“You’ve met my friend, Miss Valerie Fontaine, haven’t you?” Amelia asked. “She works across the street. According to her, Mr. Montclair fired all but one of his dishwashers.”
“Well, I’m sorry about that, but it’s Mr. Montclair’s restaurant. He paid for the machine. I can’t tell him what to do with it.”
“Miss Fontaine went on to say that the Olde Towne Diner next door and Frisco’s Saloon across the street have both fired all their dishwashers. They are paying Mr. Montclair to wash their dishes.”
“I’m sorry for them too. The blame belongs to the men who did the firing. They could have moved them to other jobs or done something different.”
They walked for a few paces in silence.
“Did you also invent Mrs. Juniper’s purse?” she asked. “Or, rather, a secret compartment for her purse?”
“Well, yes,” he said, finding himself at the wrong end of a pistol, but unsure of its exact target. “She wanted to protect her valuables from street thugs.”
“Unless your definition of street thugs is shop clerks and cashiers, I’d say your faith in Mrs. Juniper is misplaced. Store inventory seems to disappear at an alarming rate when Mrs. Juniper is around. She has been barred from every store in town while wearing your purse.”
“And lest we forget about Mr. Clifton, we should also discuss how he borrowed your automatic hole digger from Mrs. Peterson. The next morning Colonel Rotan, you know, the retired army sharpshooter, found his lawn full of holes. Mr. Clifton apparently wanted to best him in the annual lawn care competition,” she said, then added, almost to herself, “Why you’d anger a sharpshooter, I sure don’t know.”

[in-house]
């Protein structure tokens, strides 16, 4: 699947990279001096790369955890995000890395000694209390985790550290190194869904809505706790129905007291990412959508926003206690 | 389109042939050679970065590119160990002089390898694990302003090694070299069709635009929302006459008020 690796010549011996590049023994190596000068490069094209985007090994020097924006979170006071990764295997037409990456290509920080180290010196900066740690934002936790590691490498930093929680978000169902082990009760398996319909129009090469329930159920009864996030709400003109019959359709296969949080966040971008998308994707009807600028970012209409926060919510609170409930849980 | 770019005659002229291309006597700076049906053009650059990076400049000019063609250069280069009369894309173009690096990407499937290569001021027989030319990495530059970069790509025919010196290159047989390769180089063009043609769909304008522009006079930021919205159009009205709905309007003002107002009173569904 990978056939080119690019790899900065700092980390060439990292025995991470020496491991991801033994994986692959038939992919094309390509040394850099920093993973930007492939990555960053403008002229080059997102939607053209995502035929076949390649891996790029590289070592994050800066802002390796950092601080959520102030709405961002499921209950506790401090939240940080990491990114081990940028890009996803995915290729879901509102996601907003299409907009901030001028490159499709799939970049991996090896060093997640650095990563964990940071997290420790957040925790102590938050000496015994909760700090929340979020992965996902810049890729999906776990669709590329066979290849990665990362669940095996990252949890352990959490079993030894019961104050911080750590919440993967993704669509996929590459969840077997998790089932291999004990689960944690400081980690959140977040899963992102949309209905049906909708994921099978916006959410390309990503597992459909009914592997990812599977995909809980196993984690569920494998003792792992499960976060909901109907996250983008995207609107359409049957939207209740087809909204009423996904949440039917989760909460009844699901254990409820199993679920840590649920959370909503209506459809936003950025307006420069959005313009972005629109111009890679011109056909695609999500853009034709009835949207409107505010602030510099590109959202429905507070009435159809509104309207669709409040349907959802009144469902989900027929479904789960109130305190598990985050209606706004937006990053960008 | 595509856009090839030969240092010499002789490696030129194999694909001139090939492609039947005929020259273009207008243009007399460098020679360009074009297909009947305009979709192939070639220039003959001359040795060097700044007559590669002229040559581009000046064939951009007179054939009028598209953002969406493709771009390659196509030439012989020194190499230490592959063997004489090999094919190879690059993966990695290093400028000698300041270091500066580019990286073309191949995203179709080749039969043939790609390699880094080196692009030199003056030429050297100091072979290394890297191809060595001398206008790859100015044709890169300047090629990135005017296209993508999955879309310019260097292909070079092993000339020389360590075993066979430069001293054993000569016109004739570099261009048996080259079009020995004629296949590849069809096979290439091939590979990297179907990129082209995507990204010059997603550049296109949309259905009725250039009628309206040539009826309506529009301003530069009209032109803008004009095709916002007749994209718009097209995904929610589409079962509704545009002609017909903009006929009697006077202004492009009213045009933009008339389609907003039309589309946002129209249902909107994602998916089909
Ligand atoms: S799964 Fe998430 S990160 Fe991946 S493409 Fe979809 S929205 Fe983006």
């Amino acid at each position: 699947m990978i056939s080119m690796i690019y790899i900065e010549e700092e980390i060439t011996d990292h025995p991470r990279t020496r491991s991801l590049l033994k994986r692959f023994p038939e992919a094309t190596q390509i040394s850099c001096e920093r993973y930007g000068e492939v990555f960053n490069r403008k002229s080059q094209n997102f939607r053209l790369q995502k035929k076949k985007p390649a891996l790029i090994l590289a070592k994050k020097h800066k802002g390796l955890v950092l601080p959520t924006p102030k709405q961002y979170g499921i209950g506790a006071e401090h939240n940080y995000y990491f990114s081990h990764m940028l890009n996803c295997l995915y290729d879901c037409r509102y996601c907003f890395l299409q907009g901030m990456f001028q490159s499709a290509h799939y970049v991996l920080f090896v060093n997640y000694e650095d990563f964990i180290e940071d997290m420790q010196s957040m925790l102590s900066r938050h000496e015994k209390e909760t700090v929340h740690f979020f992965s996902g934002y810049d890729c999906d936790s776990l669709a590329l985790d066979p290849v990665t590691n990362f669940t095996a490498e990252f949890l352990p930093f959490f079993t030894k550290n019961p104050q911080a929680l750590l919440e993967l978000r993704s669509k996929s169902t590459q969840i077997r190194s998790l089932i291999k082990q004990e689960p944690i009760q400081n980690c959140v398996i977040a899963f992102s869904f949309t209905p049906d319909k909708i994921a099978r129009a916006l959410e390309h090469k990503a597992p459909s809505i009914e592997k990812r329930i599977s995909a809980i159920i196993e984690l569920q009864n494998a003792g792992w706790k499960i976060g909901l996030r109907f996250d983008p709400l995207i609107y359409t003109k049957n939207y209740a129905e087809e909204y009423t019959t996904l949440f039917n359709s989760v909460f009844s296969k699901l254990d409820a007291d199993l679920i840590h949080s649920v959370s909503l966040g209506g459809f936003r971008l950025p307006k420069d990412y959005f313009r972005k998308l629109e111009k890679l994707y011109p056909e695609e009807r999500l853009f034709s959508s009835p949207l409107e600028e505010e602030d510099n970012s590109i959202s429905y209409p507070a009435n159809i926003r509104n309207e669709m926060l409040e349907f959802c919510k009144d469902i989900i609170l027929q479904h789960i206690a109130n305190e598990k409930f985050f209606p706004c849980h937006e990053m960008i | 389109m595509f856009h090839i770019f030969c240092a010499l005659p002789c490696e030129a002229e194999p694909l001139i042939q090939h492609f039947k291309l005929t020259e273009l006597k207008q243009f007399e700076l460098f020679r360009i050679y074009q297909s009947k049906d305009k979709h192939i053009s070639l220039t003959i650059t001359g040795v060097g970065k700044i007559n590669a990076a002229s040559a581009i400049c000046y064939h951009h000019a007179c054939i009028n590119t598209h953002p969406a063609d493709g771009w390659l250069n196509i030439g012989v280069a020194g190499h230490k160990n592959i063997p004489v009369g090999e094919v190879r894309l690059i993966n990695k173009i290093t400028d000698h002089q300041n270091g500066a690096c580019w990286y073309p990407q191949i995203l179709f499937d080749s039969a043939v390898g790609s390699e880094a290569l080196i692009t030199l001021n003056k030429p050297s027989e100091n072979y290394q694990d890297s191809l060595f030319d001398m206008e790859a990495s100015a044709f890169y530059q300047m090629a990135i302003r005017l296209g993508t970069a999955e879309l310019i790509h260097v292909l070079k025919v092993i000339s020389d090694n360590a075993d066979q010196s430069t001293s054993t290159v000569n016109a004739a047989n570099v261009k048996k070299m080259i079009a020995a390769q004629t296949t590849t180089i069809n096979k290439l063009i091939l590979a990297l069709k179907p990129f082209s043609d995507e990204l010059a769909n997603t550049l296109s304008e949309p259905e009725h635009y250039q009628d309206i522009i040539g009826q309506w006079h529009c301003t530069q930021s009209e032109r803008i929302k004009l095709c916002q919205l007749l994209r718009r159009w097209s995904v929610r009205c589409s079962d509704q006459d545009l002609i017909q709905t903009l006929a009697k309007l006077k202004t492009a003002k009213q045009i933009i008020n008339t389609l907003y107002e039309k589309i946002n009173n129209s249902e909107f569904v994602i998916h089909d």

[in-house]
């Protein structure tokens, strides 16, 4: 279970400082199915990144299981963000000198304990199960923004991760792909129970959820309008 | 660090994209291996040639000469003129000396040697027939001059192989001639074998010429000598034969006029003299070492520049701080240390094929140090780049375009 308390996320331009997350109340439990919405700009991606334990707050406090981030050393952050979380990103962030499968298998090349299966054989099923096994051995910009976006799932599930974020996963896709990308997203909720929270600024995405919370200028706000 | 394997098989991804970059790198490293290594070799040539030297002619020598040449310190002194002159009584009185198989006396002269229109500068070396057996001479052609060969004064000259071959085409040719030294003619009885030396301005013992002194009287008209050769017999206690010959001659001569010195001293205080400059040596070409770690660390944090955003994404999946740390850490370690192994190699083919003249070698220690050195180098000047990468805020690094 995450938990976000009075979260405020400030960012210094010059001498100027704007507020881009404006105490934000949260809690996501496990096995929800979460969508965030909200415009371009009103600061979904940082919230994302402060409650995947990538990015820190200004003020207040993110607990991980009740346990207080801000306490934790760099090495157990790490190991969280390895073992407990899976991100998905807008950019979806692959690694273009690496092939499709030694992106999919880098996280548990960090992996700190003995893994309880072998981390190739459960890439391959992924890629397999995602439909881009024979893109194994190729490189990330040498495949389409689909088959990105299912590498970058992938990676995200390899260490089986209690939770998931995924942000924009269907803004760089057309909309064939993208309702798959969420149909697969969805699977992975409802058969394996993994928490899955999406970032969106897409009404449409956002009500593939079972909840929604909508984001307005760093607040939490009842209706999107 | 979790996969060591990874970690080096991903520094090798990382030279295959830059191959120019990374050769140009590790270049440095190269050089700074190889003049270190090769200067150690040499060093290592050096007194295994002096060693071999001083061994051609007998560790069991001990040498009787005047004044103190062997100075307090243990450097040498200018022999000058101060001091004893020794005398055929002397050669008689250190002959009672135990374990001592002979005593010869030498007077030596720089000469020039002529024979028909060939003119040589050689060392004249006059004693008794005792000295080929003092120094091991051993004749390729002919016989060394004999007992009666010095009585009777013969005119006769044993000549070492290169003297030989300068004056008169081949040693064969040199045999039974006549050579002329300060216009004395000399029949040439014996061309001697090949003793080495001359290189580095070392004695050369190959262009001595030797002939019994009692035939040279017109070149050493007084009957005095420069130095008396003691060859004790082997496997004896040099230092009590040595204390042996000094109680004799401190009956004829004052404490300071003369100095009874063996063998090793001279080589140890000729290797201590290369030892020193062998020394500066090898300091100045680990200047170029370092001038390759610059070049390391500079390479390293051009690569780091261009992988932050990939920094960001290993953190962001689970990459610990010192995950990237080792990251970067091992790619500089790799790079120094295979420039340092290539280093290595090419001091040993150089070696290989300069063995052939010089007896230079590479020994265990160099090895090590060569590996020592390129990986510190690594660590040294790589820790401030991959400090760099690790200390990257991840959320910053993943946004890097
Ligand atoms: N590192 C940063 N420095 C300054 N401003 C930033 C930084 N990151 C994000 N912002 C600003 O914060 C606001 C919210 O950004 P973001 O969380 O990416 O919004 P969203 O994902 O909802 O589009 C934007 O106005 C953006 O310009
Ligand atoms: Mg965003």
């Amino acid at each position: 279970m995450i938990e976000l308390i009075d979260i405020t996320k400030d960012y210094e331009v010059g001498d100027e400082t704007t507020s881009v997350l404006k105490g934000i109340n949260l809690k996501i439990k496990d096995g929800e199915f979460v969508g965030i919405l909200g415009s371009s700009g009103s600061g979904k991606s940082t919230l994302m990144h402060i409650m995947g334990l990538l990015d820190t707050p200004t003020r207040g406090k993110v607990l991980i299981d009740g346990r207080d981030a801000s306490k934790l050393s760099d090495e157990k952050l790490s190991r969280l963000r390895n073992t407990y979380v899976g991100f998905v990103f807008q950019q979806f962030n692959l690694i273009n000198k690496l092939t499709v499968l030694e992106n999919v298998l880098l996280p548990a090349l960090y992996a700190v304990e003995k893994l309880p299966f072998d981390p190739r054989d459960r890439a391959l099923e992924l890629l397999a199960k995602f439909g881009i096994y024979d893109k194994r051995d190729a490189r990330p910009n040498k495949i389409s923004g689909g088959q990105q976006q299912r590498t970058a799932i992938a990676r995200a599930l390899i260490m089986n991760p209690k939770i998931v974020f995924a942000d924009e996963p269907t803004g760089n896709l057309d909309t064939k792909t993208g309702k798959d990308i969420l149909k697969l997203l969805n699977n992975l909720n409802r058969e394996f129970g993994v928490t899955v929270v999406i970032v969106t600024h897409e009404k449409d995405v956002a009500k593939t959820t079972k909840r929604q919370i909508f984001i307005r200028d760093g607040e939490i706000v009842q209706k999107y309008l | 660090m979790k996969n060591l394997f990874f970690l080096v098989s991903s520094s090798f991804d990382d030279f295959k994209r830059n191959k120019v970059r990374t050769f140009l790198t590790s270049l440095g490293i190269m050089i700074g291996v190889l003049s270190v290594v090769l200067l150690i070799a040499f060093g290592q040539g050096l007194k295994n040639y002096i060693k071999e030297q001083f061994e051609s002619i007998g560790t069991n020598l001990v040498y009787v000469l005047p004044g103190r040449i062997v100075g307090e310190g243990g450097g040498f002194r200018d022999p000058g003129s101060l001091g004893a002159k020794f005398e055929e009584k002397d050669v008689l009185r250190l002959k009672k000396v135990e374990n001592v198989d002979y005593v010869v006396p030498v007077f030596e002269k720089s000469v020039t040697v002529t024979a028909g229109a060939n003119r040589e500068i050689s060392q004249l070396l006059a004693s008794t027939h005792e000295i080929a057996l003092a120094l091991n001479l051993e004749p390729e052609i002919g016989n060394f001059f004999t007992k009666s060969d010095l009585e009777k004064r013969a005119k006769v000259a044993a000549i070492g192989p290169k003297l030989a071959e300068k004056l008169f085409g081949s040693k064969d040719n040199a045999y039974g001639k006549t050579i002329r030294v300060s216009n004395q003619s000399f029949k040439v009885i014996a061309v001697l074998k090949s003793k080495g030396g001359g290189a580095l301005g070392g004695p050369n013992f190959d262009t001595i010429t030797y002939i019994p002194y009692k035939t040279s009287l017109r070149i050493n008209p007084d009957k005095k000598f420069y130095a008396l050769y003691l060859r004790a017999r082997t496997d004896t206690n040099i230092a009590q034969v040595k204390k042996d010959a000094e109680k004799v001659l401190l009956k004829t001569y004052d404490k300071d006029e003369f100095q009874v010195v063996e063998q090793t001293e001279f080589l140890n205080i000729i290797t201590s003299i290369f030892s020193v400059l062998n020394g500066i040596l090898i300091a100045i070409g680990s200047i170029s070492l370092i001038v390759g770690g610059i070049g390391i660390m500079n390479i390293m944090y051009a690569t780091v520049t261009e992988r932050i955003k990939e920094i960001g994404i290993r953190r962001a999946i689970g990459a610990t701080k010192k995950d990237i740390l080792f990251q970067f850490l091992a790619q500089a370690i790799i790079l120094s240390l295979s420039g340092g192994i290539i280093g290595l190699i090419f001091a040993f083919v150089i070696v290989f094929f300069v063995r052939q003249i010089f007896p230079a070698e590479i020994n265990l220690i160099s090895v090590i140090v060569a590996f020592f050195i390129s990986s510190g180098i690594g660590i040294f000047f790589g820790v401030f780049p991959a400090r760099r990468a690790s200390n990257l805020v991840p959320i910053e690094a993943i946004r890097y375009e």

“If-if-if,” Jeremiah spluttered, finally finding the bull’s-eye on his chest. “If I were to try and anticipate all the terrible ways my inventions could be used, I wouldn’t have time to invent anything else. The problem is people. People need to be responsible for their own actions.”
“Inventors included,” she said with satisfaction. For her this was mostly an academic exercise, more about winning an argument than assigning blame. She wanted the injustice ended, but she didn’t place the blame on Jeremiah. That did not stop him from pulling it onto his shoulders.
Irritation and anger sent his voice up an octave. “Well, I can’t just hand out a conscience with every invention.”
Amelia laughed. She walked on a few paces until she realized Jeremiah was no longer beside her. She looked back. Jeremiah had stopped walking. His anger had clicked off in the wake of the endless possibilities that rushed through his mind.
“Is something the matter?” Amelia asked.
“People are the problem,” he said.
“What are you talking about?”
Jeremiah’s eyes brightened. He spluttered something incoherent and took off the way they had come.
To Be Continued…